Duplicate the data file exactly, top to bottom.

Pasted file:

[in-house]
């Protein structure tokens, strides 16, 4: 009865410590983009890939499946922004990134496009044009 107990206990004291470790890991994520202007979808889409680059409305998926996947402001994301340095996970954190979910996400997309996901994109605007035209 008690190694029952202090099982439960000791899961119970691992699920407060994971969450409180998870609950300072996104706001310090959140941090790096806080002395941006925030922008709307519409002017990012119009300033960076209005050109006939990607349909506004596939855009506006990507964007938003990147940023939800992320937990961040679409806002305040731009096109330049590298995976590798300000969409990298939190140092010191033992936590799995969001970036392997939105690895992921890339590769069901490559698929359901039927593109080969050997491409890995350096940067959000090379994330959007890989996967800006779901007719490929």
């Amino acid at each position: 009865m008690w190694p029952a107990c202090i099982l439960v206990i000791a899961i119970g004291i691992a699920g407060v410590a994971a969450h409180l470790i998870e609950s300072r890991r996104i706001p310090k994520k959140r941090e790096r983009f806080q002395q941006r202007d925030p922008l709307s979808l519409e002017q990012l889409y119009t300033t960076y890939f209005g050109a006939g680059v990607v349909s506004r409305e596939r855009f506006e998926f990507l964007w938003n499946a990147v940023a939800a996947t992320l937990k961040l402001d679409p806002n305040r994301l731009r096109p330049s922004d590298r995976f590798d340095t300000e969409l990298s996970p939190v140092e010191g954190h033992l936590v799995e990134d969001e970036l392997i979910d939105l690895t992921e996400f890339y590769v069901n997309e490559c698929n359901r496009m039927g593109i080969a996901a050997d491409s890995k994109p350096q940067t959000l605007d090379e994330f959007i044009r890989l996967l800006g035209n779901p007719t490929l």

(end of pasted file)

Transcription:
[in-house]
């Protein structure tokens, strides 16, 4: 009865410590983009890939499946922004990134496009044009 107990206990004291470790890991994520202007979808889409680059409305998926996947402001994301340095996970954190979910996400997309996901994109605007035209 008690190694029952202090099982439960000791899961119970691992699920407060994971969450409180998870609950300072996104706001310090959140941090790096806080002395941006925030922008709307519409002017990012119009300033960076209005050109006939990607349909506004596939855009506006990507964007938003990147940023939800992320937990961040679409806002305040731009096109330049590298995976590798300000969409990298939190140092010191033992936590799995969001970036392997939105690895992921890339590769069901490559698929359901039927593109080969050997491409890995350096940067959000090379994330959007890989996967800006779901007719490929």
């Amino acid at each position: 009865m008690w190694p029952a107990c202090i099982l439960v206990i000791a899961i119970g004291i691992a699920g407060v410590a994971a969450h409180l470790i998870e609950s300072r890991r996104i706001p310090k994520k959140r941090e790096r983009f806080q002395q941006r202007d925030p922008l709307s979808l519409e002017q990012l889409y119009t300033t960076y890939f209005g050109a006939g680059v990607v349909s506004r409305e596939r855009f506006e998926f990507l964007w938003n499946a990147v940023a939800a996947t992320l937990k961040l402001d679409p806002n305040r994301l731009r096109p330049s922004d590298r995976f590798d340095t300000e969409l990298s996970p939190v140092e010191g954190h033992l936590v799995e990134d969001e970036l392997i979910d939105l690895t992921e996400f890339y590769v069901n997309e490559c698929n359901r496009m039927g593109i080969a996901a050997d491409s890995k994109p350096q940067t959000l605007d090379e994330f959007i044009r890989l996967l800006g035209n779901p007719t490929l």